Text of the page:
As Sierra Leone and the rest of the world anxiously await the April 26 verdict of Charles Taylor’s trial in The Hague, former child soldier and now UNICEF goodwill ambassador Ishmael Beah says a guilty verdict would be a great victory for peace and stability in West Africa. But Beah also adds that the true threat to peace is high youth unemployment.
“It will be a big blow to everyone in Sierra Leone and the rest of West Africa, if Charles Taylor is acquitted in the Hague,” said Beah, author of the book A Long Way Gone; Memoirs of a Boy Soldier, at a public lecture at Fourah Bay College, University of Sierra Leone.
“I was opposed to the idea of trying Taylor outside of West Africa,” he said.
“I would have wanted to see it done here because trying Taylor in The Hague is like a dissociative justice, it is too far away from the people affected.”
Beah added that most people are unaware of the ongoing trial. To have tried Taylor in West Africa would have given the true victims the opportunity to see justice served and it would have also served as a deterrent to those people who want to use war as a means to gain power.
As one of West Africa’s strongmen, it would have been good to have found Taylor guilty within the sub region to have sent a message to all other powerful men who commit atrocities against their people – including recruiting child soldiers – and go with impunity.
Beah says that as much as he feels Taylor is responsible for the atrocities committed in Sierra Leone’s war, he also puts the blame on the then political structure of the country.
“If I had to give blame for why the war started in Sierra Leone, I will put it on the poor political structure at the time”. He continued that people who were in the country that experienced the war and find themselves now in authority or governance should learn from the mistakes of the past and work hard not to repeat the ugly things that provoked the war.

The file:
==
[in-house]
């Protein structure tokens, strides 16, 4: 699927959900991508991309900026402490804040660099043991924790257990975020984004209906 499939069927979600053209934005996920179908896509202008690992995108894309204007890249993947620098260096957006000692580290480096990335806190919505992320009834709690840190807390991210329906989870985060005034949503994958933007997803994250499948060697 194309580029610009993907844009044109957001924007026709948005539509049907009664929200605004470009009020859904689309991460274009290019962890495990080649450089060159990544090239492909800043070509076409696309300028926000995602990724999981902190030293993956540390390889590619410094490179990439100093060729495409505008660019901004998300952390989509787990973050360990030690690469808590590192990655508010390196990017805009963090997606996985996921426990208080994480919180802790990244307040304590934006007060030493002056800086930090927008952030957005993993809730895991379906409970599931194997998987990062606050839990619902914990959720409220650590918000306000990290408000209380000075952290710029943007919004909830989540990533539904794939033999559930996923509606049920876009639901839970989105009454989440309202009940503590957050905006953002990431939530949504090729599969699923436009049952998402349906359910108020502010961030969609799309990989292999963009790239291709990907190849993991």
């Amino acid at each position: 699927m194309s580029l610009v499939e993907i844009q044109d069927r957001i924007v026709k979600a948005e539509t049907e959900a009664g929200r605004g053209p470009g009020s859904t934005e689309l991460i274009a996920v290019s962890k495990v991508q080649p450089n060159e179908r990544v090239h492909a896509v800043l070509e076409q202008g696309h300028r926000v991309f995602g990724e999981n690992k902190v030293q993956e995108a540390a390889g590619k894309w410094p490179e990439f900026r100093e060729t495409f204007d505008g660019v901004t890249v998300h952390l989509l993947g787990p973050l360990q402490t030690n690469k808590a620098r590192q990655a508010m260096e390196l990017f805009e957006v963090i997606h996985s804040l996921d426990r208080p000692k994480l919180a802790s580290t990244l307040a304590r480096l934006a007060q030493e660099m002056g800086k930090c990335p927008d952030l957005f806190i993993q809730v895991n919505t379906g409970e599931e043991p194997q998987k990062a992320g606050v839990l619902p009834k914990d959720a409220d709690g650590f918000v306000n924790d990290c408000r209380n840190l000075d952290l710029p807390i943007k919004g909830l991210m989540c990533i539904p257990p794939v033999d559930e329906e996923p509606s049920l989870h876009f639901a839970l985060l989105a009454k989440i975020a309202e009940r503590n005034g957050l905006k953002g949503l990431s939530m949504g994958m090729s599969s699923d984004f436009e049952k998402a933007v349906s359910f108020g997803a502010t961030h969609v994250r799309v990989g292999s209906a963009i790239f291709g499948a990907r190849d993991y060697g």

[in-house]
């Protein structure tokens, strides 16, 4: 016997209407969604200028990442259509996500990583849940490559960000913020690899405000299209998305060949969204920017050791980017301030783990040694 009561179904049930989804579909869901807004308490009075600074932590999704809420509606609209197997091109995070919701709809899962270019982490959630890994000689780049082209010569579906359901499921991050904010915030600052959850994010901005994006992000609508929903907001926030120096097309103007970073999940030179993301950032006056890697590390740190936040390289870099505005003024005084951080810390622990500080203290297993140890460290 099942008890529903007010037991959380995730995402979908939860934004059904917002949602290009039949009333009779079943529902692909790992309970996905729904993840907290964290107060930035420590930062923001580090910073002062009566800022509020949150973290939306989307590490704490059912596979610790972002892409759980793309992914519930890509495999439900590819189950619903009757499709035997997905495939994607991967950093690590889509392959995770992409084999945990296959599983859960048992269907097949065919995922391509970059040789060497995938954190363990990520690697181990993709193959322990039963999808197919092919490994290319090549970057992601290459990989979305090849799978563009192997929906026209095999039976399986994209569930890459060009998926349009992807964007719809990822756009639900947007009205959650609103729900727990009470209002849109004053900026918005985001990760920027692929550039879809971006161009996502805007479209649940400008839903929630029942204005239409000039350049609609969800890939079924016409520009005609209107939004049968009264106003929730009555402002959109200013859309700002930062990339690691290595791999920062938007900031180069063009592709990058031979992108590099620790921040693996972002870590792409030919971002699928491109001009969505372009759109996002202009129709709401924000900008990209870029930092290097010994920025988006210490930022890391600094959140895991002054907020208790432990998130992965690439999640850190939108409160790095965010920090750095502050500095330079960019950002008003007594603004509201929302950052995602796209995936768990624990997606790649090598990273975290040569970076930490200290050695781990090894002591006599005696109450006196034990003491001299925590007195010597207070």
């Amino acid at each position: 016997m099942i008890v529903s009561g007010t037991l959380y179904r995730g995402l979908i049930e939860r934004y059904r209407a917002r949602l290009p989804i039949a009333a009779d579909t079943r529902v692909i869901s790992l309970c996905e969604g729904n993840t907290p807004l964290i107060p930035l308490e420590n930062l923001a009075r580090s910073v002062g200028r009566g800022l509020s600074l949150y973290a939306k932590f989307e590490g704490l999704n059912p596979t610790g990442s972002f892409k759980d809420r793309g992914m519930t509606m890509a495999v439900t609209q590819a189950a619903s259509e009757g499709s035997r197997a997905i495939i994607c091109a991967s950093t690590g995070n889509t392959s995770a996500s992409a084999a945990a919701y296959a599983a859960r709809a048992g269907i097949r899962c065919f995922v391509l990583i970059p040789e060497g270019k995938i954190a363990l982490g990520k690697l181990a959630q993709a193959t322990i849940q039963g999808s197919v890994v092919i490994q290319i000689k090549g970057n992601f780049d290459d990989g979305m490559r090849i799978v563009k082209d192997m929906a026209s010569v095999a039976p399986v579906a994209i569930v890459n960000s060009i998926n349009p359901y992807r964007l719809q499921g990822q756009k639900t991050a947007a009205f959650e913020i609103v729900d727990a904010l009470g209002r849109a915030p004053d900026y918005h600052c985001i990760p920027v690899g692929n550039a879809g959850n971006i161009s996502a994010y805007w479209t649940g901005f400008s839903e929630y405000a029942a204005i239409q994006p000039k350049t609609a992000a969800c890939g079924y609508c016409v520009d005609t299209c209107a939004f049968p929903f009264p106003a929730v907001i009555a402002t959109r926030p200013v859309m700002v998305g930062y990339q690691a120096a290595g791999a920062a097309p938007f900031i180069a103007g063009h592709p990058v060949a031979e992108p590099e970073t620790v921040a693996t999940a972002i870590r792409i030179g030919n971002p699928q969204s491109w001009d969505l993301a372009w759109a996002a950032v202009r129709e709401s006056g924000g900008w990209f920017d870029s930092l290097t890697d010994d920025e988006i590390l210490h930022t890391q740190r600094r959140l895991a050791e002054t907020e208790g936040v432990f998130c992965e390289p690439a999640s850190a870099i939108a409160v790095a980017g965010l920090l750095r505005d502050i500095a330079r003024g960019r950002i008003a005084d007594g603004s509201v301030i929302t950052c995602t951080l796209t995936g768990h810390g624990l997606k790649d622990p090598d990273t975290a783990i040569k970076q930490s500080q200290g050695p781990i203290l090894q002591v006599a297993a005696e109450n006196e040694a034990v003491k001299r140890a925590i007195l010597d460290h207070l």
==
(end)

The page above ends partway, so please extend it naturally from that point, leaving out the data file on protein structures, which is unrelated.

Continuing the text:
He says the RUF, West Side Boys among others were all a by product of a rotten political system in the country and that gave rise to massive corruption. Beah said the war began in Sierra Leone largely because there were already so many disgruntled youth in the country to be co-opted. He says he hopes the government and other stakeholders will take care of the youth by meaningfully engaging them so as to divert their minds from trouble.
In Sierra Leone youth is defined as persons between the ages of 15-35 and in 2004, they accounted for 35 percent of the national population. However, in most other countries, youths become adults after age 24. Sierra Leone redefined “youth” to account for the 10 years of educational discontinuity brought on by the war. According to 2008 data from the Ministry of Labor, the nation’s youth unemployment is 46 percent. A number that many have argued puts the nation’s peace process at risk.
“One of my fears is the large number of unemployed young people roaming the streets. More so as the country moves towards the November 2012 polls,” he said.
This concern was also reechoed by Dr. Alfred Jarrett, Head of the Sociology and Social Work Department of Fourah Bay College, University of Sierra Leone.
“The rehabilitation and reintegration process of former child soldiers in Sierra Leone was an abysmal failure,” Dr. Jarrett said.
Taylor is accused of crimes committed by rebels in Sierra Leone during the country’s eleven years civil war. The war in Sierra Leone officially ended in January 2002, but throughout his trial, the former Liberian leader has maintained his innocence.
By Mustapha Dumbuya in Freetown